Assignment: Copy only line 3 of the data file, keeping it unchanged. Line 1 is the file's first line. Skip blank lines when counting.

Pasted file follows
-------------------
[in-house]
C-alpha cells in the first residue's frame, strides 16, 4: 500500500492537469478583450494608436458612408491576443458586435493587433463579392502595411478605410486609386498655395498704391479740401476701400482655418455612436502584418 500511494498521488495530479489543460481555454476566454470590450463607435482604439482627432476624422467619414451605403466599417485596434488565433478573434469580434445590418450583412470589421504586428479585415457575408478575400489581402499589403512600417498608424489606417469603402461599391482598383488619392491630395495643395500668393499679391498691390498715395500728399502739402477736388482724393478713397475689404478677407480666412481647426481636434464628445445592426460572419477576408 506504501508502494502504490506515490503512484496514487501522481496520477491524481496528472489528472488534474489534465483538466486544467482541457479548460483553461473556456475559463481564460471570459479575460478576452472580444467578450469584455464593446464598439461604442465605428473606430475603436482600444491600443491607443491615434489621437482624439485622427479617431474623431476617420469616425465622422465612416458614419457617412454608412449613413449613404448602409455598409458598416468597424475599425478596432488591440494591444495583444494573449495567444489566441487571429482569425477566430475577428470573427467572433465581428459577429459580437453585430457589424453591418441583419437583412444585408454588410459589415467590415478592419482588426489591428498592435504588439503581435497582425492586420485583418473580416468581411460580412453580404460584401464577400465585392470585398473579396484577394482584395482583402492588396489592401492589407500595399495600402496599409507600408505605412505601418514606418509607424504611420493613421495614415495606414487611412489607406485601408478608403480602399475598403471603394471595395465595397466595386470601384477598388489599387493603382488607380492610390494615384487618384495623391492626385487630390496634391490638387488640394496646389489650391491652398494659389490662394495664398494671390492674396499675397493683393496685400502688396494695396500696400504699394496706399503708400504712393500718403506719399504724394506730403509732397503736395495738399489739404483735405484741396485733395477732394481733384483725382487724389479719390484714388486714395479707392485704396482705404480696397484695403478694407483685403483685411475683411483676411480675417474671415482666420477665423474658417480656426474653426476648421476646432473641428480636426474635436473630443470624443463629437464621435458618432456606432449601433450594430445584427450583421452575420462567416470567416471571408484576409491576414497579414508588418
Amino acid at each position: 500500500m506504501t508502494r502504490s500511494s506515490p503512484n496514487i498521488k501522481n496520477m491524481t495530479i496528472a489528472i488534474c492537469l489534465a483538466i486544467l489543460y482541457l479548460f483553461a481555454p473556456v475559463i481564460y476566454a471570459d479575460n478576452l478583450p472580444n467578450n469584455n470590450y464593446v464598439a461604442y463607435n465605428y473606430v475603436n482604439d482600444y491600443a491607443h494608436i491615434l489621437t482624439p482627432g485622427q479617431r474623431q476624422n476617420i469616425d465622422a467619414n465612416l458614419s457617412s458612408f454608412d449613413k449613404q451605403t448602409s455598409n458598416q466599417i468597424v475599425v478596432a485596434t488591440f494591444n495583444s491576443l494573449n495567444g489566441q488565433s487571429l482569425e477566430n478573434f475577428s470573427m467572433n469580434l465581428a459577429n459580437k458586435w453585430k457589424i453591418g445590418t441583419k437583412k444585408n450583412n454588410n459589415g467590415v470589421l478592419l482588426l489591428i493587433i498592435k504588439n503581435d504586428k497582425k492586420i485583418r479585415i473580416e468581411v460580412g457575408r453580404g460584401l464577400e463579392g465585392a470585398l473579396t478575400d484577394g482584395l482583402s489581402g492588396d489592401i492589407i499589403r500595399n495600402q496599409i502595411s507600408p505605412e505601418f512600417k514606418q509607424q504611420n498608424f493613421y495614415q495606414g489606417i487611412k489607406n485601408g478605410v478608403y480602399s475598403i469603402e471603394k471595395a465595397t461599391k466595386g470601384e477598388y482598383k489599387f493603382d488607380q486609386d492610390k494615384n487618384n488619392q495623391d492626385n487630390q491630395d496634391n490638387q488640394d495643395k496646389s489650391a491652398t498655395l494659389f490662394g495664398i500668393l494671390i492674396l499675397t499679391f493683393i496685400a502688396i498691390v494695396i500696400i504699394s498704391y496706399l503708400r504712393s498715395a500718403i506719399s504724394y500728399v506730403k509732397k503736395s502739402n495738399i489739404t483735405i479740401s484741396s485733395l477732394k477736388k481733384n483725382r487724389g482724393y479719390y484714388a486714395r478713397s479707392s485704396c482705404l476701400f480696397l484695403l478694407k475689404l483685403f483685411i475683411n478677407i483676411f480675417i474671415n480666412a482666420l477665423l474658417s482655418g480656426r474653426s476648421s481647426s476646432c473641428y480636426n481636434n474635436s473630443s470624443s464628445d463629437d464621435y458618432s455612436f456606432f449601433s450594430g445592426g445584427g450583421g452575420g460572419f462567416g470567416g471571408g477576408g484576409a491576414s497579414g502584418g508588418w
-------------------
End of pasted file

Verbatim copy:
Amino acid at each position: 500500500m506504501t508502494r502504490s500511494s506515490p503512484n496514487i498521488k501522481n496520477m491524481t495530479i496528472a489528472i488534474c492537469l489534465a483538466i486544467l489543460y482541457l479548460f483553461a481555454p473556456v475559463i481564460y476566454a471570459d479575460n478576452l478583450p472580444n467578450n469584455n470590450y464593446v464598439a461604442y463607435n465605428y473606430v475603436n482604439d482600444y491600443a491607443h494608436i491615434l489621437t482624439p482627432g485622427q479617431r474623431q476624422n476617420i469616425d465622422a467619414n465612416l458614419s457617412s458612408f454608412d449613413k449613404q451605403t448602409s455598409n458598416q466599417i468597424v475599425v478596432a485596434t488591440f494591444n495583444s491576443l494573449n495567444g489566441q488565433s487571429l482569425e477566430n478573434f475577428s470573427m467572433n469580434l465581428a459577429n459580437k458586435w453585430k457589424i453591418g445590418t441583419k437583412k444585408n450583412n454588410n459589415g467590415v470589421l478592419l482588426l489591428i493587433i498592435k504588439n503581435d504586428k497582425k492586420i485583418r479585415i473580416e468581411v460580412g457575408r453580404g460584401l464577400e463579392g465585392a470585398l473579396t478575400d484577394g482584395l482583402s489581402g492588396d489592401i492589407i499589403r500595399n495600402q496599409i502595411s507600408p505605412e505601418f512600417k514606418q509607424q504611420n498608424f493613421y495614415q495606414g489606417i487611412k489607406n485601408g478605410v478608403y480602399s475598403i469603402e471603394k471595395a465595397t461599391k466595386g470601384e477598388y482598383k489599387f493603382d488607380q486609386d492610390k494615384n487618384n488619392q495623391d492626385n487630390q491630395d496634391n490638387q488640394d495643395k496646389s489650391a491652398t498655395l494659389f490662394g495664398i500668393l494671390i492674396l499675397t499679391f493683393i496685400a502688396i498691390v494695396i500696400i504699394s498704391y496706399l503708400r504712393s498715395a500718403i506719399s504724394y500728399v506730403k509732397k503736395s502739402n495738399i489739404t483735405i479740401s484741396s485733395l477732394k477736388k481733384n483725382r487724389g482724393y479719390y484714388a486714395r478713397s479707392s485704396c482705404l476701400f480696397l484695403l478694407k475689404l483685403f483685411i475683411n478677407i483676411f480675417i474671415n480666412a482666420l477665423l474658417s482655418g480656426r474653426s476648421s481647426s476646432c473641428y480636426n481636434n474635436s473630443s470624443s464628445d463629437d464621435y458618432s455612436f456606432f449601433s450594430g445592426g445584427g450583421g452575420g460572419f462567416g470567416g471571408g477576408g484576409a491576414s497579414g502584418g508588418w